I am going to have to take an extended break from posting on ATS. As a single working parent time is not something I have a great deal of.
Additionally, I am soon to commence a course of study which, I hope, will take me out into much deeper waters and really push me beyond my comfort
zones. I'm kind of bricking it...but in a good way. Anyway, I've had a lot of fun playing here, on this thread, amongst others and The GUT has
been a highly cordial host, I didn't want to leave without expressing my appreciation for what has most definately been a growth experience.
I will of course be back, I am nothing if not a bad penny.
Anyway, the real reason for this visit, I received my course books on Friday and began reading immediately, I am having trouble tearing myself away
from them in all honesty but I was only a few pages in when I was reminded of this thread and I just wanted to share something with you all from
Norbert Wiener, the 'founding father' of Cybernetics.
"To live effectively is to live with adequate information. Thus, communication and control belong to the essence of man's inner life, even as they
belong to his life in society."
For Wiener control and communication "centred not around the technique of electrical engineering but around...the ...fundamental notion of the
, whether this should be transmitted by electrical, mechanical or nervous means. The message is a discrete or continuous sequence of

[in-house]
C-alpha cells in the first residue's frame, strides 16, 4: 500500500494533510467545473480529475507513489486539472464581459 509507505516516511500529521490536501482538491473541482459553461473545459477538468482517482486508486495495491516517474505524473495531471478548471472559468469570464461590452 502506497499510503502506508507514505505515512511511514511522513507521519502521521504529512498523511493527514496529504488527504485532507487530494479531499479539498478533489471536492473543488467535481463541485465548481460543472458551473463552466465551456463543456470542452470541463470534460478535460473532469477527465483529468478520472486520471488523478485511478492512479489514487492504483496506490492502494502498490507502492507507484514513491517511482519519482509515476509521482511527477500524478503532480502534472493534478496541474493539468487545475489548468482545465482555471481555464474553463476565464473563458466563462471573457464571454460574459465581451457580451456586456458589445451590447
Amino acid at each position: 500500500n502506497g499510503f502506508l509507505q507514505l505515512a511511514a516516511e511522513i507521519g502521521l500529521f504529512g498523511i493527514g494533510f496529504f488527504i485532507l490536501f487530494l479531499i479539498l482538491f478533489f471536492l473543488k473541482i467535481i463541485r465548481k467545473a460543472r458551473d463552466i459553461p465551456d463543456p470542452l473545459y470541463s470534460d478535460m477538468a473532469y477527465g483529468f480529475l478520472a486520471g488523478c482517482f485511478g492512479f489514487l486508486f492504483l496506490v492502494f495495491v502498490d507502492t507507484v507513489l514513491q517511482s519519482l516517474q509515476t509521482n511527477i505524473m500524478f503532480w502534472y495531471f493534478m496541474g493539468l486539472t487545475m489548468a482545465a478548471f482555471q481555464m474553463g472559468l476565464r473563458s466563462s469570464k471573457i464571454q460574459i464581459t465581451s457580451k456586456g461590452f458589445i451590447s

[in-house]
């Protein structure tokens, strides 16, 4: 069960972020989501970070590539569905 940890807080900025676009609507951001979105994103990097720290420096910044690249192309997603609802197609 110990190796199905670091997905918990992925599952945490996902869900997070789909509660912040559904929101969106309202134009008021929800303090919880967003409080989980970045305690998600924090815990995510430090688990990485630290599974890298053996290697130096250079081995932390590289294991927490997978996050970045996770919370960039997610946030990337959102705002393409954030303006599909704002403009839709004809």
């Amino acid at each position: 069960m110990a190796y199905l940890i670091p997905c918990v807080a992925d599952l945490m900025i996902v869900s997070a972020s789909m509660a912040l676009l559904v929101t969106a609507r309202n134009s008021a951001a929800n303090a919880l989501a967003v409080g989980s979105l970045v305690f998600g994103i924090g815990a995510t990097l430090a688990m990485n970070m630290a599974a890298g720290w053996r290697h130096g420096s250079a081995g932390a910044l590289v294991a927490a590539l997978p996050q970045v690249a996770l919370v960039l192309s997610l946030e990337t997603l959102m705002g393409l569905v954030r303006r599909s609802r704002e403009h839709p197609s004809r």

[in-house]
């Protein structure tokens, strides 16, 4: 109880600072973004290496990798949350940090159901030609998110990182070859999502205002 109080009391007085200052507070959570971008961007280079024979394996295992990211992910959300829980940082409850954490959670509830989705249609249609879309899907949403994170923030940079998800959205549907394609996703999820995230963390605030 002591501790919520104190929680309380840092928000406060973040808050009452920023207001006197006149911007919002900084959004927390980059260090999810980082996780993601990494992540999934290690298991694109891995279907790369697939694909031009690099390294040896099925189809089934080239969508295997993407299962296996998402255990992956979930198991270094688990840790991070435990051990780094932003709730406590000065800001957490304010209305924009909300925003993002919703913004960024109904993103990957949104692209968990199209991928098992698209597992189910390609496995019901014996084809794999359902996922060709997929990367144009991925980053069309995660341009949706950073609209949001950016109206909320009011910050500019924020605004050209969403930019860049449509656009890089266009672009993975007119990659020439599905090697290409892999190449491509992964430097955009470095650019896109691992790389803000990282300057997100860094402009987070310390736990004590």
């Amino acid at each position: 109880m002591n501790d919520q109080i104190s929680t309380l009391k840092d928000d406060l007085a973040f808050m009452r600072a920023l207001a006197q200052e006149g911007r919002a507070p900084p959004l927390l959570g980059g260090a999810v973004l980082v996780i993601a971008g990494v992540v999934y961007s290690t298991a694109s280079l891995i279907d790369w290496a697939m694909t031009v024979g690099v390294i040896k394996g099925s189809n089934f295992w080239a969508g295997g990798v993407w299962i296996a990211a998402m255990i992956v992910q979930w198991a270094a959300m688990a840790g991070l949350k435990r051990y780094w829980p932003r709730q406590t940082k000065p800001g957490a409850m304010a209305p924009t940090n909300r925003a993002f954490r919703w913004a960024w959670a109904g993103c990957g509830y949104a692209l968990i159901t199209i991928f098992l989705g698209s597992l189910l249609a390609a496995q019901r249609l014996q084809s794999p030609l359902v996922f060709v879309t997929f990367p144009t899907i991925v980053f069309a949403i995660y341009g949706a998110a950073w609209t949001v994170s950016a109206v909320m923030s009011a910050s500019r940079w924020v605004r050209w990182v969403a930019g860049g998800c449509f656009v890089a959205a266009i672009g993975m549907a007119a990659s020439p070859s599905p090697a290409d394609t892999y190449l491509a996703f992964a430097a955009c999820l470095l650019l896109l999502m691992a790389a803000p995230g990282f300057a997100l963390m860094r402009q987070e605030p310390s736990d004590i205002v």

measurable events distributed in time."
So that "the physical functioning of the living individual and the operation of some of the newer communication machines are precisely parallel in
their analogous attempts to control entrophy through feedback. Both of them have sensory receptors as one stage of their cycle of operation: that
is, in both of them there exists a special apparatus for collecting information from the outer world at low energy levels, and for making it available
in the operation of the individual or machine. In both cases these external messages are not taken neat, but through the internal
transforming powers of the apparatus, whether it be alive or dead. The information is then turned into a new form available for the further stages of
...This complex of behaviour is ignored by the average man, and in particular does not play the role that it should in our habitual
analysis of society; for just as individual physical responses may be seen from this point of view, so may the organic responses of society itself. I
do not mean that the sociologist is unaware of the existence and complex nature of communications in society, but until recently he has tended to
overlook the extent to which they are the cement which binds its fabric together.
(Extracted from The Human Use of Human Beings, 1950. Author's italics, my bold.)
For those watching for bells and whistles announcing our effect on the 'control system', I hope that Wiener will aid in the understanding that we
have, already, in the course of our discussions, as well as beyond them, already begun facilitating change. Bear that in mind, keep your chins up and
most of all, be positive.
Ta, ta for now